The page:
Feeds

Sun to fry NetApp with FISH

Smells like NAS, dude

Beginner's guide to SSL certificates

Sun Microsystems has a near-term NetApp assault in store code-named 'FISHworks.'

The FISH stands for “Fully Integrated Software and Hardware” and comes from work done by some of Sun's top software engineers over the past year.

The first run of the technology will see Sun bundle Solaris, the ZFS file system, DTrace and a number of other software packages together on a NAS (network attached storage)-like hardware system. Sun hopes to kick NetApp where it hurts, banking on the theory that no one wants a complex, proprietary storage OS in this day and age.

But there's far more to the FISHworks agenda than a NAS appliance.

As discussed here, Sun's software engineers have been hammering away at next-generation system designs for more than a year – at the special request of CTO and R&D chief Greg Papadopoulos. Sun hopes to create a wide range of FISHworks type systems to address the storage, networking and server markets.

What exactly is that magical smell behind the FISHworks gear?

Well, we'd love to tell you but can't. Sun only briefed analysts on the FISHworks plan during a February meeting, keeping hacks like yours truly away from the meat. Thankfully, we routed around Sun's barriers to turn up a few choice details.

One such item is that Sun has yet to commit to releasing the FISHworks gear. From what we hear, however, this is just a line the company has tossed to finicky analysts. Our sources indicate that Sun will run with the FISH in short order.

The FISH gear also has all the bells and whistles you might expect of an appliance like system such as a nice GUI and the ability to craft a web server, security system or VoIP box with a few clicks. More importantly, Sun looks to separate itself from other vendors via tools such as DTrace that will allow customers to tweak the performance of their appliances on-the-fly.

Beyond that, we have painfully little else to offer.

If Sun's top brains have spent the last year dumping their favorite bits of code onto a NAS box and then patting themselves on the back for the effort, the company will fail to impress with the fresh FISH. We're guessing some secret sauce – call it project Tartar [You're pathetic - Ed] – must be lurking in a NDA . . . somewhere . . . right?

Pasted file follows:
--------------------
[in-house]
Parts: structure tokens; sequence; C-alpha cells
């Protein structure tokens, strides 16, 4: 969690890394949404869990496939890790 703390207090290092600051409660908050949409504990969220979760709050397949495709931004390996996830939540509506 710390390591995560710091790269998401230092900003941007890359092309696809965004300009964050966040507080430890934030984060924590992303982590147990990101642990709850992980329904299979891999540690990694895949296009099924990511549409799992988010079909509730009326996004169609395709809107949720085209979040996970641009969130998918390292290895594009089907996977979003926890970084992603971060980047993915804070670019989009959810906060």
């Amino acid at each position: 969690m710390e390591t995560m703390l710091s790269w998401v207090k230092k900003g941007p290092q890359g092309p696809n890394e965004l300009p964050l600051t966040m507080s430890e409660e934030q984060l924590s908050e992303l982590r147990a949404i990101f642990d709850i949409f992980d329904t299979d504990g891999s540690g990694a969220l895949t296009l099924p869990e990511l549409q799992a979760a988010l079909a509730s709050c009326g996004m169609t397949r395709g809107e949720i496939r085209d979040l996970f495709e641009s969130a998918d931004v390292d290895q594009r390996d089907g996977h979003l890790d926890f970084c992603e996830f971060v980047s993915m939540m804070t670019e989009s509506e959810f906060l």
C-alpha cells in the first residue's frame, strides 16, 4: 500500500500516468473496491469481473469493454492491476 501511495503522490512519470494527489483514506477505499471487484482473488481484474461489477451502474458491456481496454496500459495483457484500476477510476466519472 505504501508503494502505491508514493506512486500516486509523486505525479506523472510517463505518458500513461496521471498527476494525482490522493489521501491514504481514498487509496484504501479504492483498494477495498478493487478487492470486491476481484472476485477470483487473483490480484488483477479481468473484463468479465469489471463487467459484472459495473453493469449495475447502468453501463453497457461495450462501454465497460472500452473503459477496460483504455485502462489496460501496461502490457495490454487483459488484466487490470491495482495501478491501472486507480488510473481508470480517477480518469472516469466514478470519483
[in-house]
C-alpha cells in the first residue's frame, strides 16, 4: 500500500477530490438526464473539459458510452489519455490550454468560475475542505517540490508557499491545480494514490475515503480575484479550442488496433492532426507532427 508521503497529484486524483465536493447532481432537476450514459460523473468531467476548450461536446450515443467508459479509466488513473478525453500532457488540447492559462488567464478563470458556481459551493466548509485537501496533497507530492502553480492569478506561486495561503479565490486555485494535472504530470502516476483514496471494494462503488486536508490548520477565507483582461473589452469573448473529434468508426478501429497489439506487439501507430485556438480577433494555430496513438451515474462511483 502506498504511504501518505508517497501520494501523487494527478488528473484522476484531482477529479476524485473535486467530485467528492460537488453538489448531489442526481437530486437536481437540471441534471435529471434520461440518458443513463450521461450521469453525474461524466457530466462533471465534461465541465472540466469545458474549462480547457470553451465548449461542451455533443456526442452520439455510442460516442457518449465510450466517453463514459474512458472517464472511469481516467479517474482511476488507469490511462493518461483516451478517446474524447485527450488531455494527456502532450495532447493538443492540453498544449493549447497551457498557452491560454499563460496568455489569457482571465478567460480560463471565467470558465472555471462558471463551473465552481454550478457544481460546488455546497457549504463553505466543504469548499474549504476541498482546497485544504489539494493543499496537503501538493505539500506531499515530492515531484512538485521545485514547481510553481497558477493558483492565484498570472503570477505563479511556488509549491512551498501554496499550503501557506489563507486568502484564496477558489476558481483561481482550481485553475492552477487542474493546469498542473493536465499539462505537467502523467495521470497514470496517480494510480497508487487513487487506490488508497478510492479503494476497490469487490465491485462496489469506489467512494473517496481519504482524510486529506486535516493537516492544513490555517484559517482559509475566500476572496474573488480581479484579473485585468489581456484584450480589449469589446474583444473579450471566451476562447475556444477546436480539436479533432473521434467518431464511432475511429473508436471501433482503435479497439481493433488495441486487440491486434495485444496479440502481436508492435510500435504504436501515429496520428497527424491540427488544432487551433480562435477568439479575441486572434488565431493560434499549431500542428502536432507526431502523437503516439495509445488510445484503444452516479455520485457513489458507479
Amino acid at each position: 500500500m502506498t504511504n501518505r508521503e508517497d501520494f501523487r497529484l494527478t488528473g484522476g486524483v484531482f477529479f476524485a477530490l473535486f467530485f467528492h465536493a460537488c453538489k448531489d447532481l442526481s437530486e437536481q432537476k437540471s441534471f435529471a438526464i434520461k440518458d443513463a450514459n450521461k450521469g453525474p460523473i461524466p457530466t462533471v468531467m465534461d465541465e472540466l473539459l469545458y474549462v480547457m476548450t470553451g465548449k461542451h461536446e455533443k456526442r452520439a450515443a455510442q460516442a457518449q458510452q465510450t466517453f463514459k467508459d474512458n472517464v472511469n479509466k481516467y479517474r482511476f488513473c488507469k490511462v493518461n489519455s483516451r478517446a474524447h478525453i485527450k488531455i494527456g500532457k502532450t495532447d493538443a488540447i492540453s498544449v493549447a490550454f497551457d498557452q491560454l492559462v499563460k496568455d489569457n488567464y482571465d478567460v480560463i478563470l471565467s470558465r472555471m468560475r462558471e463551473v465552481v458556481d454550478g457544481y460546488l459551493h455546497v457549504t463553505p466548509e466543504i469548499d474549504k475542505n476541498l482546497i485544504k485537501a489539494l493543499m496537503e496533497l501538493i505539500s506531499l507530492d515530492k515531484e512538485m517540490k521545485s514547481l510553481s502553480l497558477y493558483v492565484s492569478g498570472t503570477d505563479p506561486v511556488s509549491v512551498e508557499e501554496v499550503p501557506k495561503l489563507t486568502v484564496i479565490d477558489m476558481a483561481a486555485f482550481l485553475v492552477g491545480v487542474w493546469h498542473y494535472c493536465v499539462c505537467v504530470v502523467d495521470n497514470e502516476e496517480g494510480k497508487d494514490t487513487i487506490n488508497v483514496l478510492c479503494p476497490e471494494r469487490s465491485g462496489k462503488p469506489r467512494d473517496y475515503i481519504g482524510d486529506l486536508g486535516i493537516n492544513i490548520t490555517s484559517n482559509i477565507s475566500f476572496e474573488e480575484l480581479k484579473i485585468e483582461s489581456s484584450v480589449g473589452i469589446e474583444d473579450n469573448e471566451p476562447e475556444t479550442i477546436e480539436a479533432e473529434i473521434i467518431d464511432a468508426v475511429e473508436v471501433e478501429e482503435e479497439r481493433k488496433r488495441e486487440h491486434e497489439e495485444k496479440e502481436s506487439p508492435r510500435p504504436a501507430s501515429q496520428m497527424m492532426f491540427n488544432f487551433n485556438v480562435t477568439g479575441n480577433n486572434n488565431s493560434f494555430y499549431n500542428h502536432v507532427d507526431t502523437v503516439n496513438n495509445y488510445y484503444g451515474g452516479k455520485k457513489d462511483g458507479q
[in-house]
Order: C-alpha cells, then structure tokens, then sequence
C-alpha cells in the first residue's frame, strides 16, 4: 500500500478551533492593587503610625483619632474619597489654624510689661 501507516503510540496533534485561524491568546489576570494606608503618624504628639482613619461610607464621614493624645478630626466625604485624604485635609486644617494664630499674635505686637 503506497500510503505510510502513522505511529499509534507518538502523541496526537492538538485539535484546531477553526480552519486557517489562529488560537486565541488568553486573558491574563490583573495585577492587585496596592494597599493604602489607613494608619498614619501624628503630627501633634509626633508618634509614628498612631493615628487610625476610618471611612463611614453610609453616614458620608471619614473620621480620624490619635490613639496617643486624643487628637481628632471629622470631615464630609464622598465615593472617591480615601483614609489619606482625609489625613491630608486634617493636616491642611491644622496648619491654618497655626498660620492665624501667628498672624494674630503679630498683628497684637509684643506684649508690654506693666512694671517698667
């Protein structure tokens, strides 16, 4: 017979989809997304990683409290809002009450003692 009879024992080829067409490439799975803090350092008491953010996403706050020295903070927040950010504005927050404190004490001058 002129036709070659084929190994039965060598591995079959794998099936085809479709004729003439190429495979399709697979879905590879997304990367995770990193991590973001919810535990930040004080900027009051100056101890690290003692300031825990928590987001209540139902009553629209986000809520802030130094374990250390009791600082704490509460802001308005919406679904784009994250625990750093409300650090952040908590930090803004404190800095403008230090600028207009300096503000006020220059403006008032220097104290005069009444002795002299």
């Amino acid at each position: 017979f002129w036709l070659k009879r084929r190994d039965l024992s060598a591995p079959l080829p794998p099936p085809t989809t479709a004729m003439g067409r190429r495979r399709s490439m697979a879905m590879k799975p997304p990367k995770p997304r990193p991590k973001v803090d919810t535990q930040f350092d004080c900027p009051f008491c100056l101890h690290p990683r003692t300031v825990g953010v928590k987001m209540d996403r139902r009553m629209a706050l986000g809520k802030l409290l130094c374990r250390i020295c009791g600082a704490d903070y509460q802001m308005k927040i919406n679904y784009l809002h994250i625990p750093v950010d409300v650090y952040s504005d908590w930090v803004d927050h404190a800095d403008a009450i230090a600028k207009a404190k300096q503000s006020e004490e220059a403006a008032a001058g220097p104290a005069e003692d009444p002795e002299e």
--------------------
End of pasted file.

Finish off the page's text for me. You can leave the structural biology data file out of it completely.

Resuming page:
In any case, Sun's storage business can always use some help and going after NetApp seems like a low hanging fruit approach indeed. ®

Top 5 reasons to deploy VMware with Tegile

More from The Register

next story
IT crisis looming: 'What if AWS goes pop, runs out of cash?'
Public IaaS... something's gotta give - and it may be AWS
Linux? Bah! Red Hat has its eye on the CLOUD – and it wants to own it
CEO says it will be 'undisputed leader' in enterprise cloud tech
Oracle SHELLSHOCKER - data titan lists unpatchables
Database kingpin lists 32 products that can't be patched (yet) as GNU fixes second vuln
Ello? ello? ello?: Facebook challenger in DDoS KNOCKOUT
Gets back up again after half an hour though
Hey, what's a STORAGE company doing working on Internet-of-Cars?
Boo - it's not a terabyte car, it's just predictive maintenance and that
Troll hunter Rackspace turns Rotatable's bizarro patent to stone
News of the Weird: Screen-rotating technology declared unpatentable
prev story

Whitepapers

Providing a secure and efficient Helpdesk
A single remote control platform for user support is be key to providing an efficient helpdesk. Retain full control over the way in which screen and keystroke data is transmitted.
Intelligent flash storage arrays
Tegile Intelligent Storage Arrays with IntelliFlash helps IT boost storage utilization and effciency while delivering unmatched storage savings and performance.
Beginner's guide to SSL certificates
De-mystify the technology involved and give you the information you need to make the best decision when considering your online security options.
Security for virtualized datacentres
Legacy security solutions are inefficient due to the architectural differences between physical and virtual environments.
Secure remote control for conventional and virtual desktops
Balancing user privacy and privileged access, in accordance with compliance frameworks and legislation. Evaluating any potential remote control choice.